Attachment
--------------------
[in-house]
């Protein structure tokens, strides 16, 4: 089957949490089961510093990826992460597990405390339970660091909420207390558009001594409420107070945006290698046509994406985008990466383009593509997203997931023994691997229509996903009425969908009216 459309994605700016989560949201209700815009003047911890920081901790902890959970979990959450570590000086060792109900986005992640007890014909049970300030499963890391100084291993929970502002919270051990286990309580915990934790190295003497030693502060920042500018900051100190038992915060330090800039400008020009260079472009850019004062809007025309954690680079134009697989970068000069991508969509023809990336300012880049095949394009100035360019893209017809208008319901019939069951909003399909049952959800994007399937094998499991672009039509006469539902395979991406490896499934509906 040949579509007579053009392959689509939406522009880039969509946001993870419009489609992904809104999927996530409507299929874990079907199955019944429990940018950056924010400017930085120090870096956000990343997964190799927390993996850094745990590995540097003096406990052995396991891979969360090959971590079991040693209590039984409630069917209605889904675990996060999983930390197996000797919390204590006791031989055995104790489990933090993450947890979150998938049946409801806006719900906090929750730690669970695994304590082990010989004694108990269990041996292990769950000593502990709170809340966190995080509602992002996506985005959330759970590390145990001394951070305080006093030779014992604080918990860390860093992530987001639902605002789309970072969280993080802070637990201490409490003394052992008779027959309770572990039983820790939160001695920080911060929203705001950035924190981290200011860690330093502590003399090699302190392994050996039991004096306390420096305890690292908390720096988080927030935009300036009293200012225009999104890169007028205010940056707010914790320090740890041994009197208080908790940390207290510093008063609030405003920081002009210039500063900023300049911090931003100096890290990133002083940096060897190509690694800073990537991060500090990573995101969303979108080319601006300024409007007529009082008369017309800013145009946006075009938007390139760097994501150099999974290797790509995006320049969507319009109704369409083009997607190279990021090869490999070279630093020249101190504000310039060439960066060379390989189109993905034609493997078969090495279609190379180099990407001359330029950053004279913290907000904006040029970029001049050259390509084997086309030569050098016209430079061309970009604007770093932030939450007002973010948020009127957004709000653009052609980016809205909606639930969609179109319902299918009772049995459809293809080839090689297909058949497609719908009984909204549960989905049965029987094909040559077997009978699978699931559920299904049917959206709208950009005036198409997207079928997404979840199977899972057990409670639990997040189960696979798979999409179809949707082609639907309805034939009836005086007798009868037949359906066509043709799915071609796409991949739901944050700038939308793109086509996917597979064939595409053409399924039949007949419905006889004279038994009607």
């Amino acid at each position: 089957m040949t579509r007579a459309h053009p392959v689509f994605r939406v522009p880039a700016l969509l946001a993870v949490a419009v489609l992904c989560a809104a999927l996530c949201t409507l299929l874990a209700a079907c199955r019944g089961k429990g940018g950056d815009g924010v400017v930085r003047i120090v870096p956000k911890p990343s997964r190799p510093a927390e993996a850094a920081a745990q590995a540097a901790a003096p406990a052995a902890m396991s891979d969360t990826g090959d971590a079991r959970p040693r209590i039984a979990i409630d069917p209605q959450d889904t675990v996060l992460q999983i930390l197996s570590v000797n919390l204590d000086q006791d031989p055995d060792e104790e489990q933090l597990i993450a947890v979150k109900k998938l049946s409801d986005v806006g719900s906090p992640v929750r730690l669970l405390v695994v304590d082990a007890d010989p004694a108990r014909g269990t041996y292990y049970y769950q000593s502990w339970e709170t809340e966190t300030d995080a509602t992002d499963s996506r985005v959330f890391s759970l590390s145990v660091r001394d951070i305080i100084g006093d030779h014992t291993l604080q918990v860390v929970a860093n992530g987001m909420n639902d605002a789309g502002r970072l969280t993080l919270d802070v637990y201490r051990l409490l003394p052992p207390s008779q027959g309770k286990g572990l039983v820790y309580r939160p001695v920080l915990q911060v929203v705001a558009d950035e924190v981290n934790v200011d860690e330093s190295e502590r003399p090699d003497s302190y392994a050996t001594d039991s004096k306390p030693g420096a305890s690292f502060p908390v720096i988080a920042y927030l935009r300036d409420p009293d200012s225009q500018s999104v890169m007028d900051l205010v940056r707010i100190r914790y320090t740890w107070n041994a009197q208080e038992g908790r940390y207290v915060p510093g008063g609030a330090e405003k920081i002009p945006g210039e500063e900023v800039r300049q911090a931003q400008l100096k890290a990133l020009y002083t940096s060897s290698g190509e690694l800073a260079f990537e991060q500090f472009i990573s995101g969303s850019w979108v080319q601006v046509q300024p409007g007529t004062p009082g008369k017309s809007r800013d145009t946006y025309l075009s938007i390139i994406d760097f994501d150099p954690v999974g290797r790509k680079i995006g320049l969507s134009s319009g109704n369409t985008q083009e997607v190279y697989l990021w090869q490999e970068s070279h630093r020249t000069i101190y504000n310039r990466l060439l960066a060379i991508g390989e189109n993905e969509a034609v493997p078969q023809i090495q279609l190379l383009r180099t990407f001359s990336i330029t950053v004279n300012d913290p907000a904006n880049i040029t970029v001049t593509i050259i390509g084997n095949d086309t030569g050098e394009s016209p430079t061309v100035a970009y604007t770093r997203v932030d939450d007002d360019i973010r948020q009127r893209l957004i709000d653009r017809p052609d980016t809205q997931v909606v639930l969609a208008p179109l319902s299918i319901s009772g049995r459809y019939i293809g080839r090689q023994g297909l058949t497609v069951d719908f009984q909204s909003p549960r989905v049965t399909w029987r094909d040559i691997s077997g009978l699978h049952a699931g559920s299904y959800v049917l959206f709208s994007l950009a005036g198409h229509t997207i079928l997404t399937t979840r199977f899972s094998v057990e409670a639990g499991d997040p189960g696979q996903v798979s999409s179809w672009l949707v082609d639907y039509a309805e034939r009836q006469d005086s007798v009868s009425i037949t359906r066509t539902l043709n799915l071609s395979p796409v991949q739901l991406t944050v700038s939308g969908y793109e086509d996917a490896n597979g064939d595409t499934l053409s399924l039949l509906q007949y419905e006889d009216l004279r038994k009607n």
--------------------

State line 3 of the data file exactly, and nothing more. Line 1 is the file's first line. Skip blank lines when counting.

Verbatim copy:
């Amino acid at each position: 089957m040949t579509r007579a459309h053009p392959v689509f994605r939406v522009p880039a700016l969509l946001a993870v949490a419009v489609l992904c989560a809104a999927l996530c949201t409507l299929l874990a209700a079907c199955r019944g089961k429990g940018g950056d815009g924010v400017v930085r003047i120090v870096p956000k911890p990343s997964r190799p510093a927390e993996a850094a920081a745990q590995a540097a901790a003096p406990a052995a902890m396991s891979d969360t990826g090959d971590a079991r959970p040693r209590i039984a979990i409630d069917p209605q959450d889904t675990v996060l992460q999983i930390l197996s570590v000797n919390l204590d000086q006791d031989p055995d060792e104790e489990q933090l597990i993450a947890v979150k109900k998938l049946s409801d986005v806006g719900s906090p992640v929750r730690l669970l405390v695994v304590d082990a007890d010989p004694a108990r014909g269990t041996y292990y049970y769950q000593s502990w339970e709170t809340e966190t300030d995080a509602t992002d499963s996506r985005v959330f890391s759970l590390s145990v660091r001394d951070i305080i100084g006093d030779h014992t291993l604080q918990v860390v929970a860093n992530g987001m909420n639902d605002a789309g502002r970072l969280t993080l919270d802070v637990y201490r051990l409490l003394p052992p207390s008779q027959g309770k286990g572990l039983v820790y309580r939160p001695v920080l915990q911060v929203v705001a558009d950035e924190v981290n934790v200011d860690e330093s190295e502590r003399p090699d003497s302190y392994a050996t001594d039991s004096k306390p030693g420096a305890s690292f502060p908390v720096i988080a920042y927030l935009r300036d409420p009293d200012s225009q500018s999104v890169m007028d900051l205010v940056r707010i100190r914790y320090t740890w107070n041994a009197q208080e038992g908790r940390y207290v915060p510093g008063g609030a330090e405003k920081i002009p945006g210039e500063e900023v800039r300049q911090a931003q400008l100096k890290a990133l020009y002083t940096s060897s290698g190509e690694l800073a260079f990537e991060q500090f472009i990573s995101g969303s850019w979108v080319q601006v046509q300024p409007g007529t004062p009082g008369k017309s809007r800013d145009t946006y025309l075009s938007i390139i994406d760097f994501d150099p954690v999974g290797r790509k680079i995006g320049l969507s134009s319009g109704n369409t985008q083009e997607v190279y697989l990021w090869q490999e970068s070279h630093r020249t000069i101190y504000n310039r990466l060439l960066a060379i991508g390989e189109n993905e969509a034609v493997p078969q023809i090495q279609l190379l383009r180099t990407f001359s990336i330029t950053v004279n300012d913290p907000a904006n880049i040029t970029v001049t593509i050259i390509g084997n095949d086309t030569g050098e394009s016209p430079t061309v100035a970009y604007t770093r997203v932030d939450d007002d360019i973010r948020q009127r893209l957004i709000d653009r017809p052609d980016t809205q997931v909606v639930l969609a208008p179109l319902s299918i319901s009772g049995r459809y019939i293809g080839r090689q023994g297909l058949t497609v069951d719908f009984q909204s909003p549960r989905v049965t399909w029987r094909d040559i691997s077997g009978l699978h049952a699931g559920s299904y959800v049917l959206f709208s994007l950009a005036g198409h229509t997207i079928l997404t399937t979840r199977f899972s094998v057990e409670a639990g499991d997040p189960g696979q996903v798979s999409s179809w672009l949707v082609d639907y039509a309805e034939r009836q006469d005086s007798v009868s009425i037949t359906r066509t539902l043709n799915l071609s395979p796409v991949q739901l991406t944050v700038s939308g969908y793109e086509d996917a490896n597979g064939d595409t499934l053409s399924l039949l509906q007949y419905e006889d009216l004279r038994k009607n």